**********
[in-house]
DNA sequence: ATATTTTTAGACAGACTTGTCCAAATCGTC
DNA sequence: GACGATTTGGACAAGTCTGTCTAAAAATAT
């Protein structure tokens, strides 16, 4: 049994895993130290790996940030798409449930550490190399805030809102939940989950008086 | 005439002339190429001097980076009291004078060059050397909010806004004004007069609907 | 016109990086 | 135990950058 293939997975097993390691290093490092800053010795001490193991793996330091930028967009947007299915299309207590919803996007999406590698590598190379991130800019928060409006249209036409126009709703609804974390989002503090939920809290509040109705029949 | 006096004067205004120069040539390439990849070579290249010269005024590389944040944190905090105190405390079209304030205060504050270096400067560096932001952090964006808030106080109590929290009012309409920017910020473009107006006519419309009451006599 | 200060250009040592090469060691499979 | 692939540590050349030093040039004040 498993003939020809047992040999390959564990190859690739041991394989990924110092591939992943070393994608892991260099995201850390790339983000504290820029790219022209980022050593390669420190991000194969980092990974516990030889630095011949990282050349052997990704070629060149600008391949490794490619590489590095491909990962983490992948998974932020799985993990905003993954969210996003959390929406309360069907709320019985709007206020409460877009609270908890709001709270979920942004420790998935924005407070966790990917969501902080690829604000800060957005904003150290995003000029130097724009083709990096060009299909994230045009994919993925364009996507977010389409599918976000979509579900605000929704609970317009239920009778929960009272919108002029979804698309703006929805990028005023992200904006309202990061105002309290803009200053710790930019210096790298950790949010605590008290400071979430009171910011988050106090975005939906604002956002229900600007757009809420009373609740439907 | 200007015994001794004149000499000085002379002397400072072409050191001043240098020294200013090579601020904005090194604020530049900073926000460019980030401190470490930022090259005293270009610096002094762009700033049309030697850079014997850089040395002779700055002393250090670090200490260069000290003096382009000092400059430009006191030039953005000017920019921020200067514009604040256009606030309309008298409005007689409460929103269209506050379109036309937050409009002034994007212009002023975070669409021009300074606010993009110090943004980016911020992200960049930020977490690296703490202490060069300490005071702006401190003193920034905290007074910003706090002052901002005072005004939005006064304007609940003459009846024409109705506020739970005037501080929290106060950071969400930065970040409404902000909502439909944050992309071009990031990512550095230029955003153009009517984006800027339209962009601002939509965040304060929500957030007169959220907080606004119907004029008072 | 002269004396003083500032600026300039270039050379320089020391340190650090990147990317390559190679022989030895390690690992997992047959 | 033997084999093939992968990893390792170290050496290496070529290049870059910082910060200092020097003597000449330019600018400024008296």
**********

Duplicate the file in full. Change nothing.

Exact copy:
[in-house]
DNA sequence: ATATTTTTAGACAGACTTGTCCAAATCGTC
DNA sequence: GACGATTTGGACAAGTCTGTCTAAAAATAT
């Protein structure tokens, strides 16, 4: 049994895993130290790996940030798409449930550490190399805030809102939940989950008086 | 005439002339190429001097980076009291004078060059050397909010806004004004007069609907 | 016109990086 | 135990950058 293939997975097993390691290093490092800053010795001490193991793996330091930028967009947007299915299309207590919803996007999406590698590598190379991130800019928060409006249209036409126009709703609804974390989002503090939920809290509040109705029949 | 006096004067205004120069040539390439990849070579290249010269005024590389944040944190905090105190405390079209304030205060504050270096400067560096932001952090964006808030106080109590929290009012309409920017910020473009107006006519419309009451006599 | 200060250009040592090469060691499979 | 692939540590050349030093040039004040 498993003939020809047992040999390959564990190859690739041991394989990924110092591939992943070393994608892991260099995201850390790339983000504290820029790219022209980022050593390669420190991000194969980092990974516990030889630095011949990282050349052997990704070629060149600008391949490794490619590489590095491909990962983490992948998974932020799985993990905003993954969210996003959390929406309360069907709320019985709007206020409460877009609270908890709001709270979920942004420790998935924005407070966790990917969501902080690829604000800060957005904003150290995003000029130097724009083709990096060009299909994230045009994919993925364009996507977010389409599918976000979509579900605000929704609970317009239920009778929960009272919108002029979804698309703006929805990028005023992200904006309202990061105002309290803009200053710790930019210096790298950790949010605590008290400071979430009171910011988050106090975005939906604002956002229900600007757009809420009373609740439907 | 200007015994001794004149000499000085002379002397400072072409050191001043240098020294200013090579601020904005090194604020530049900073926000460019980030401190470490930022090259005293270009610096002094762009700033049309030697850079014997850089040395002779700055002393250090670090200490260069000290003096382009000092400059430009006191030039953005000017920019921020200067514009604040256009606030309309008298409005007689409460929103269209506050379109036309937050409009002034994007212009002023975070669409021009300074606010993009110090943004980016911020992200960049930020977490690296703490202490060069300490005071702006401190003193920034905290007074910003706090002052901002005072005004939005006064304007609940003459009846024409109705506020739970005037501080929290106060950071969400930065970040409404902000909502439909944050992309071009990031990512550095230029955003153009009517984006800027339209962009601002939509965040304060929500957030007169959220907080606004119907004029008072 | 002269004396003083500032600026300039270039050379320089020391340190650090990147990317390559190679022989030895390690690992997992047959 | 033997084999093939992968990893390792170290050496290496070529290049870059910082910060200092020097003597000449330019600018400024008296």